For many years, the data centre industry has been engaged in a deep discussion on the concept of edge computing. Yet the definition varies from vendor to vendor and from customer to customer, creating not only mass confusion, but a fixed mindset in terms of solutions design.
One might argue that through its lack of a true definition, the subjective nature of the edge has led the industry down an often singular path, where edge technologies have been designed to hypothetically meet the customers’ needs, but without the application in mind.
IDC defines the edge as the multiform space between physical endpoints such as sensors and the ‘core’, or the physical infrastructure – the servers, storage and compute – within cloud locations and data centres. Yet within more traditional or conservative sectors, some customers are yet to truly understand how the edge relates to them, meaning the discussion needs to change, and fast.
Defining the edge
When the trend of edge computing began to gain traction, the Infrastructure Masons were one of the first to try and define it. But even they recognised its largely subjective nature was beginning to cause market confusion, and stated that a widely accepted definition would become more essential as the industry began to confront the challenges that will arise at the edge.
What’s clear is that the business case for edge technologies is becoming more prevalent, and according to Gartner, “by 2022, more than 50% of enterprise-generated data will be created and processed outside the data centre or cloud.” All this data invariably needs a home and depending on the type of data that is stored, whether it’s business or mission-critical, the design and location of the infrastructure will undoubtedly need to vary.
One size fits all?
Today in our industry, there’s a very real danger that, when it comes to the edge, many end-users will be sold infrastructure defined by the manufacturer and not based on the customer’s needs. And that’s because edge solutions are often found in one size, type or variable form factor. This creates a market whereby potential customers are persuaded that ‘one size fits all’, and that’s a far cry from the modular and agile approach that the industry has turned towards in recent years.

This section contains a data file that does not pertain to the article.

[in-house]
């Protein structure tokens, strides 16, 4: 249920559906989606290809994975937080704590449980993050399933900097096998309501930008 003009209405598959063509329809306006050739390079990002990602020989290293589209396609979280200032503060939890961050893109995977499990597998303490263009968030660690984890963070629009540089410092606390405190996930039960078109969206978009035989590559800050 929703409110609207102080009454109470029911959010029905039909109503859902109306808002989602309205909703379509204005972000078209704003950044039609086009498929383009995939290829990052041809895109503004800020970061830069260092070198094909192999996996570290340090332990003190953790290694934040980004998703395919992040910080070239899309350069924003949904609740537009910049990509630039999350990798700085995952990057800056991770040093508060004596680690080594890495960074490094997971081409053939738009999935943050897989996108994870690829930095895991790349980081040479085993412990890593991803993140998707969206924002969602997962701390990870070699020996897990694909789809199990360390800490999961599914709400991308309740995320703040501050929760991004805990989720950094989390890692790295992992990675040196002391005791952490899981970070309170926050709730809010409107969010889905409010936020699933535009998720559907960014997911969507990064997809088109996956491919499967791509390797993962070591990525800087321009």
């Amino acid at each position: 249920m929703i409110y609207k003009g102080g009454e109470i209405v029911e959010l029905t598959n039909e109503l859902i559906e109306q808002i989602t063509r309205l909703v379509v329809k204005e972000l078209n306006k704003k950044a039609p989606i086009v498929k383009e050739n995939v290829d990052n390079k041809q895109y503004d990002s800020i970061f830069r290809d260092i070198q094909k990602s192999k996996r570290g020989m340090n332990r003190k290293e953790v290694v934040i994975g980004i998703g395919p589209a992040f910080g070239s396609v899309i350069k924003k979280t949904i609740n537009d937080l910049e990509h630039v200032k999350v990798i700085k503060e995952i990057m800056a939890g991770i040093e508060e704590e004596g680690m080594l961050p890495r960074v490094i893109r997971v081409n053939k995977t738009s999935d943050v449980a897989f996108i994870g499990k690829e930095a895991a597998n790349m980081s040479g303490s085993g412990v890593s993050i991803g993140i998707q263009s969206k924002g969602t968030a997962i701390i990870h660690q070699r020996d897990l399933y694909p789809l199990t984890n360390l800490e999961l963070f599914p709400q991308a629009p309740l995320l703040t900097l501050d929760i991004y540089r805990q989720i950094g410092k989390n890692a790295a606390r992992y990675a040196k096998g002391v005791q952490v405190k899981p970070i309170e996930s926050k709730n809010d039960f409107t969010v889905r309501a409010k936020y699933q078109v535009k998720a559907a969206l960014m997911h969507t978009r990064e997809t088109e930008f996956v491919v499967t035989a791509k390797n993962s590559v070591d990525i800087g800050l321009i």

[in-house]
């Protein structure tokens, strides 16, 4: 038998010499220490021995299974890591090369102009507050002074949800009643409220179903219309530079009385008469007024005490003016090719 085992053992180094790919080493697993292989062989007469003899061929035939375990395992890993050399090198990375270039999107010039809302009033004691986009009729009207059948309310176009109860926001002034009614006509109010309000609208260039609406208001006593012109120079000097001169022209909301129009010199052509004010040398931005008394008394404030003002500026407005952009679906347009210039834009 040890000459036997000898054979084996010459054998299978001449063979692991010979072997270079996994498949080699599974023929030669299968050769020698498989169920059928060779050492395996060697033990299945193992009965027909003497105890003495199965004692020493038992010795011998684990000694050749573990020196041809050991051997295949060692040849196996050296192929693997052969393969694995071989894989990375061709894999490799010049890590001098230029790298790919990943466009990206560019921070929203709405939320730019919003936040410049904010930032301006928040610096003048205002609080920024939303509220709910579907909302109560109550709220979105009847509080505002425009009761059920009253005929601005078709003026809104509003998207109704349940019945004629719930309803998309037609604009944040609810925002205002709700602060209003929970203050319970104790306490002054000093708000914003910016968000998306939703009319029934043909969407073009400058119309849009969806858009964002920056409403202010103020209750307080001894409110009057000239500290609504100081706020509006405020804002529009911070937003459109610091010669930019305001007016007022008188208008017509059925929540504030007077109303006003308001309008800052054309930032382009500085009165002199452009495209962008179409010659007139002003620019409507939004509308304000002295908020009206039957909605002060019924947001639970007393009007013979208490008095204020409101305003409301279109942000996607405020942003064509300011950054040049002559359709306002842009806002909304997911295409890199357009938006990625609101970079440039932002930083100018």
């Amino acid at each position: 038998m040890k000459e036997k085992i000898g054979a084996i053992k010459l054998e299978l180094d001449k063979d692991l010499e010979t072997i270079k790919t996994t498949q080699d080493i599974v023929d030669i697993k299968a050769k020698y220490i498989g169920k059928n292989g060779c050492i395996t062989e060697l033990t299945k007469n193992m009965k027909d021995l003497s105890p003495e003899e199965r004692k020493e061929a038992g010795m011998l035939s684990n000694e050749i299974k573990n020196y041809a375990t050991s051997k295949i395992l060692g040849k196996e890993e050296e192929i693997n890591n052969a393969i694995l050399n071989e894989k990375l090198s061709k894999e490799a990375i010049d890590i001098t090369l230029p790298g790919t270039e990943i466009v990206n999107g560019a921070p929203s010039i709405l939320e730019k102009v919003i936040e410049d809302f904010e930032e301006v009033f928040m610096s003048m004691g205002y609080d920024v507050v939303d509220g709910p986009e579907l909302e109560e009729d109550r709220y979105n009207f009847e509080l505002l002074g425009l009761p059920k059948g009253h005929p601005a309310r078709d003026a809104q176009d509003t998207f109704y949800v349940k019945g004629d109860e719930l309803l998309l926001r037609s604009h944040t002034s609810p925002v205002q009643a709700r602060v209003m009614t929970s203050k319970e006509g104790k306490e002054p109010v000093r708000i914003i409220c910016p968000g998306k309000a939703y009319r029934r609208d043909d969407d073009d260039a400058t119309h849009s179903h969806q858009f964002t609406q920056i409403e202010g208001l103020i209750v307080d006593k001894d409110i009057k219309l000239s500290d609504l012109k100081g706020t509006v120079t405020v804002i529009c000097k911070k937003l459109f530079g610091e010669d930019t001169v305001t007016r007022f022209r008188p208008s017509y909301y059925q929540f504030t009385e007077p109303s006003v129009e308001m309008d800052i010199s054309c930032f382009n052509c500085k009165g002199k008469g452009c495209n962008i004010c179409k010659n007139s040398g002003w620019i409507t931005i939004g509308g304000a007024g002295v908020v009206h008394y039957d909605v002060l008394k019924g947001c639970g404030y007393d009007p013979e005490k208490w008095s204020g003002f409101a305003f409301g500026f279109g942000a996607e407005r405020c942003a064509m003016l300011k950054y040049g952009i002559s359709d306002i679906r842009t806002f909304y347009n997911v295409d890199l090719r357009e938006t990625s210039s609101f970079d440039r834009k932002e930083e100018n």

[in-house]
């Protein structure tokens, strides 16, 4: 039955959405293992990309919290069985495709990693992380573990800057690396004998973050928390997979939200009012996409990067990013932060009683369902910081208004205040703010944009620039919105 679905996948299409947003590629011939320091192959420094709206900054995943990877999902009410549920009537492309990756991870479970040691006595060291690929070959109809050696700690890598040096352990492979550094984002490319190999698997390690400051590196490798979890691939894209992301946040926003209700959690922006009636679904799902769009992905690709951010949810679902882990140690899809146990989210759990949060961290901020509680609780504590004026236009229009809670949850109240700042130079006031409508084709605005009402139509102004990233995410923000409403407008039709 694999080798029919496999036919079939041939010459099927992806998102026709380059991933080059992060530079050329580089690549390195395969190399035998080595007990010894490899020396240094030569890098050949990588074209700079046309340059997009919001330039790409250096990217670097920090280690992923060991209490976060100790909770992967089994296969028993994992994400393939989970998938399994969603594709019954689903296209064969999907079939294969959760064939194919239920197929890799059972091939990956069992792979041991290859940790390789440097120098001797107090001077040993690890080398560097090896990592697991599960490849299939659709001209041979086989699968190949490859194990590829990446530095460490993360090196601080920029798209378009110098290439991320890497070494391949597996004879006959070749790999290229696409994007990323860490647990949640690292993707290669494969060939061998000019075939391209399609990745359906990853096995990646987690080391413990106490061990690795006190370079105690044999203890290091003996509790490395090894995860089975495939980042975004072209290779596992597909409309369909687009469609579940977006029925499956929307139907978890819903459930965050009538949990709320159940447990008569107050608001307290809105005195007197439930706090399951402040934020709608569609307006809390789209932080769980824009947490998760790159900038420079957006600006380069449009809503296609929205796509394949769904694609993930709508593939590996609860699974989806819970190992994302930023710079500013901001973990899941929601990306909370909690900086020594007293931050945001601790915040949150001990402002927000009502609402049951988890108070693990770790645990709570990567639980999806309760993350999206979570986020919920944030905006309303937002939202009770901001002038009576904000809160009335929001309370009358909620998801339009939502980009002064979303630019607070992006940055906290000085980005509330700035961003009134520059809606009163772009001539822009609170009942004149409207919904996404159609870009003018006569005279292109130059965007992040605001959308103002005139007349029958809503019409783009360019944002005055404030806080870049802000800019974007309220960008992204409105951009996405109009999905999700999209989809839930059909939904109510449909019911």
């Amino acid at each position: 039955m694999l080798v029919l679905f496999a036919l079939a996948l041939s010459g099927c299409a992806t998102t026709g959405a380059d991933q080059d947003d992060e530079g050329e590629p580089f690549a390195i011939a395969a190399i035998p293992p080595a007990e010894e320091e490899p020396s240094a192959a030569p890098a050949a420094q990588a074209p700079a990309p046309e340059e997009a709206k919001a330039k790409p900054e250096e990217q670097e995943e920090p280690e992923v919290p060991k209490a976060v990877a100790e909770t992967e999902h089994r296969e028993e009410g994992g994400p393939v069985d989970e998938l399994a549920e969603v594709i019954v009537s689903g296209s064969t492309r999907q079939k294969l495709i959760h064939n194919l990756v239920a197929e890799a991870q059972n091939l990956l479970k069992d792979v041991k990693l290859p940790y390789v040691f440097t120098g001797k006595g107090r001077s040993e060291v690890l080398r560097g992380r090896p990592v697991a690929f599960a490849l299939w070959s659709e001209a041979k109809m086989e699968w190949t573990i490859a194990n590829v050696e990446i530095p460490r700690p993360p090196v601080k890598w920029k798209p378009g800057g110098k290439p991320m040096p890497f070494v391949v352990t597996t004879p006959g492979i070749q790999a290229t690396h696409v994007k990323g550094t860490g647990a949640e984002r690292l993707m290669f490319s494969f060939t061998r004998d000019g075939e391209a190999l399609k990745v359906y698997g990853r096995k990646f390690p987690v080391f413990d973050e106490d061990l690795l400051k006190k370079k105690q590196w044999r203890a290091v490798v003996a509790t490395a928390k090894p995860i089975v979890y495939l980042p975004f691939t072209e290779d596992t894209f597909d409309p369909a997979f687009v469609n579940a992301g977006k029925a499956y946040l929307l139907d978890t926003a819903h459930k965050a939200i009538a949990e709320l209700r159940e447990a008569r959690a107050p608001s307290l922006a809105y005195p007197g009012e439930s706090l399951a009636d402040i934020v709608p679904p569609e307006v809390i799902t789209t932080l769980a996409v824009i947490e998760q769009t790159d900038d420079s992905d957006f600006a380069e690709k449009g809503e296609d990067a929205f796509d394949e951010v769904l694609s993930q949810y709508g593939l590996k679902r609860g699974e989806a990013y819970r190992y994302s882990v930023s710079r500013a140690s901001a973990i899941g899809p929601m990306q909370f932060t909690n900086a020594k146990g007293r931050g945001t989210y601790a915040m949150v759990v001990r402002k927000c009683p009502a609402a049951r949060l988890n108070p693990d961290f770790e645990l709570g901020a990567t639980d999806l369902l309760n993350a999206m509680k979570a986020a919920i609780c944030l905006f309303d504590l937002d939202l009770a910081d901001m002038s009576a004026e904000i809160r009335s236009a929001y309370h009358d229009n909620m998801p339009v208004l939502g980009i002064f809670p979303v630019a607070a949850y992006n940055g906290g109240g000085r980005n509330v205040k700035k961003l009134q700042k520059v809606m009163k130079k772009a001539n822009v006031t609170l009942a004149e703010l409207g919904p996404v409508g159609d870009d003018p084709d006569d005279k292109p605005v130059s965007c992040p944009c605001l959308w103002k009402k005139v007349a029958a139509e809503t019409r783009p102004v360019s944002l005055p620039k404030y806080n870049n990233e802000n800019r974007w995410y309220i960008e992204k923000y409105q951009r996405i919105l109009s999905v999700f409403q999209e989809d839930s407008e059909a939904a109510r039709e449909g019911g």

The reality is that the edge has almost as many definitions as there are organisations trying to define it. And, while there are a range of well-defined and well-understood edge applications already in use such as micro data centres in retail locations, localised infrastructure providing low latency content delivery to avid viewers, there are many edge applications yet to be fully understood, defined or implemented.
Many existing edge applications remain unpredictable in terms of their data centre and IT resources. And often local infrastructure is required to support the continued roll-out of a service looking to scale.
In summary, most, if not all, organisations are faced with making frequent decisions about the best place to build, or access, edge infrastructure resources. And in today’s dynamic, digital world such decisions need to focus on the customer’s business requirements, providing them with a flexible, agile and optimised architecture that’s truly fit-for-purpose.
Finding flexible solutions
A standard-size container or micro data centre might be far too big for the business’ needs – but the assumption is that maybe the user will grow into it. And then there’s the question of customisation. What if the solution needs to be liquid-immersion cooling enabled for GPU-intensive computing at the edge? Not every micro data centre architecture can be built for that technology, and certainly not if the customer needs to scale quickly.
There’s a question of cost. Micro data centres in standard form factors, or pre-integrated systems, often contain CAPEX-intensive server and storage technologies from manufacturers defined by the vendor. This, again, is a far cry from a solution that is defined to meet the business needs.
In our industry, relationships are everything, and one must acknowledge that customers will want to specify power, cooling and IT infrastructure from their own choice of suppliers, and at a cost that meets their budgetary requirements.
At Subzero Engineering, we believe customers need a solution that supports their business criterion, and one that helps them capitalise on the emerging opportunities of the edge. What’s more, we believe that containerised edge data centres, which are optimised for the application, built ready to scale and vendor-neutral for any type of infrastructure, are those that can truly meet the needs of the end-user.
What’s clear is that with the advent of edge computing, the customer needs to define their edge. And as design and build consultants, our goal must be to support their needs with flexible, mission-critical solutions.